FE: What differentiates FPL’s system?
Randolph: Typically, in the trim beef industry, a random flow of beef is manually sorted into holding bins of lean and fat beef. Then, one combo is made at a time by pulling the needed fat or lean beef from the bins and running it through an X-ray to hit the target fat/lean ratio. The downside to this is that processors are bound to the average fat/lean ratio of each holding bin and limited in their ability to optimize every piece of the beef’s value. In contrast, the FPL system is not bound by averages and can extract more of the high-value beef that can be sold at a better value. This methodology has been used in trim management before but only for small pieces of meat and low volume. The FPL system handles large pieces of beef [up to 40 lb. each] and high throughput, unlike other systems that require different material handling methodologies.
FE: How do people interface with this system?
Randolph: An operator uses a touchscreen next to the system to designate the target fat/lean ratio and target weight for each of the six loading locations. This screen gives the real-time status of each location, which managers can remotely view from any computer in the plant.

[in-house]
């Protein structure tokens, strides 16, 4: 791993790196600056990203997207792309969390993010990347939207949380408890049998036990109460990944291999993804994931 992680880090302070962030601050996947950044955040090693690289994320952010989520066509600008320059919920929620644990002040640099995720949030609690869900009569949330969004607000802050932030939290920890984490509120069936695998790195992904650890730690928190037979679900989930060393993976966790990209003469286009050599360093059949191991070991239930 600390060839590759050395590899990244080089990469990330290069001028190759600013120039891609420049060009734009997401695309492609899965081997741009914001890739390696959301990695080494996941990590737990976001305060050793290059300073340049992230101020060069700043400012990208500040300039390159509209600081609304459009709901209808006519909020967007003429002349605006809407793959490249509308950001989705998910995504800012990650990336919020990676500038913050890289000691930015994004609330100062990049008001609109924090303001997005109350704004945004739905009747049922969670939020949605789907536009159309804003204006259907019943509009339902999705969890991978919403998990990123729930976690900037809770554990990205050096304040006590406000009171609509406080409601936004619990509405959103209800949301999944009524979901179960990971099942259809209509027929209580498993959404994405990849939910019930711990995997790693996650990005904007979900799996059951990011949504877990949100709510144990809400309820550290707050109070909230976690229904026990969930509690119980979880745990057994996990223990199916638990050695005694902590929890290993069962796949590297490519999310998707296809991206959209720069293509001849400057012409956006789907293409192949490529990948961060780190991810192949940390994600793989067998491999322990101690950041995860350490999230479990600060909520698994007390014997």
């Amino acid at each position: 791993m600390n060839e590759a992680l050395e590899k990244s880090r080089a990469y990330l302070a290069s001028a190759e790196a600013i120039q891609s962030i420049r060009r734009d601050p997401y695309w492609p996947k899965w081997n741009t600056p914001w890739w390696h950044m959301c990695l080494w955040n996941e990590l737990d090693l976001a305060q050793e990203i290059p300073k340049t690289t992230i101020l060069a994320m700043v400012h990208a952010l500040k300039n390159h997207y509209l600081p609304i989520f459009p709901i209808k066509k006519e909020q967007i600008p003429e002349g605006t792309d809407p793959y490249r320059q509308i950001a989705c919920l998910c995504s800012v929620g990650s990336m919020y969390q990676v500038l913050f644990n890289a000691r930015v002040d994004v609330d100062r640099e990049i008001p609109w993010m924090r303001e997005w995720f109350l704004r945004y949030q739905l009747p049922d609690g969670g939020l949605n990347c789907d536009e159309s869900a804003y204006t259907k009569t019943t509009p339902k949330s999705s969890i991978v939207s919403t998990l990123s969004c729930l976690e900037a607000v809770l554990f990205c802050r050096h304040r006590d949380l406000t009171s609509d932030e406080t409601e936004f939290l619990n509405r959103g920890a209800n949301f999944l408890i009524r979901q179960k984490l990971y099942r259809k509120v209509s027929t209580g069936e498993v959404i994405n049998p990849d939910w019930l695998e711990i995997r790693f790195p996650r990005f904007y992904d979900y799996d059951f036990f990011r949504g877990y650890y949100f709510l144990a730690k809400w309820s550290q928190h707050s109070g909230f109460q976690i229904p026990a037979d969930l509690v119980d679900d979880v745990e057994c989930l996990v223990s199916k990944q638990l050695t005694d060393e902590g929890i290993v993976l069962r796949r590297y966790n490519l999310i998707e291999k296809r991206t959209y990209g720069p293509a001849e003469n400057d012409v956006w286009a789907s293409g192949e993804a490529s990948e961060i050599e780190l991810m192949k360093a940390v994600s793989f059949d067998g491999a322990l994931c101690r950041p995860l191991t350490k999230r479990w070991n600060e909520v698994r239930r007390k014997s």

FE: What are the benefits of real-time analysis compared to taking samples to the lab?
Randolph: The biggest benefit is the 100 percent sampling achieved by the inline X-ray machine. This eliminates all the sampling errors traditionally associated with extracting a 5-lb. sample from a 2,000-lb. combo of meat.
FE: How does the accuracy of the inline system compare with that of a lab instrument?
Randolph: Our tests show the X-ray values are much more accurate than the values achieved with lab instruments.
FE: What tools did you use to design FPL’s trim management system?
Randolph: The overall design was modeled in 3D using Solidworks. This model was used in the creation of the system specification documents we sent out to the vendors bidding on the project.
FE: How did suppliers help in the overall design?
Randolph: We partnered with Friesen’s in the development of the finished system. With the FPL 3D model as a starting point, Friesen’s did the detail designs and worked closely with us in all aspects of the design, from drawing approvals in full 3D to developing the sorting algorithm. We worked with FOSS throughout the process to ensure we were using its X-ray equipment in the best possible way.
FE: What might be the takeaway for other processors that are considering a trim management system?
Randolph: The greatest challenge we had to overcome was the inherent randomness of meat. Automation thrives on consistency, and there is nothing consistent with meat. Every piece is different in shape and weight. What makes this system work day after day is its many redundant backups that account for the unknowns that come with meat and the development of new technology. Plus, you need to partner with a team dedicated to excellence.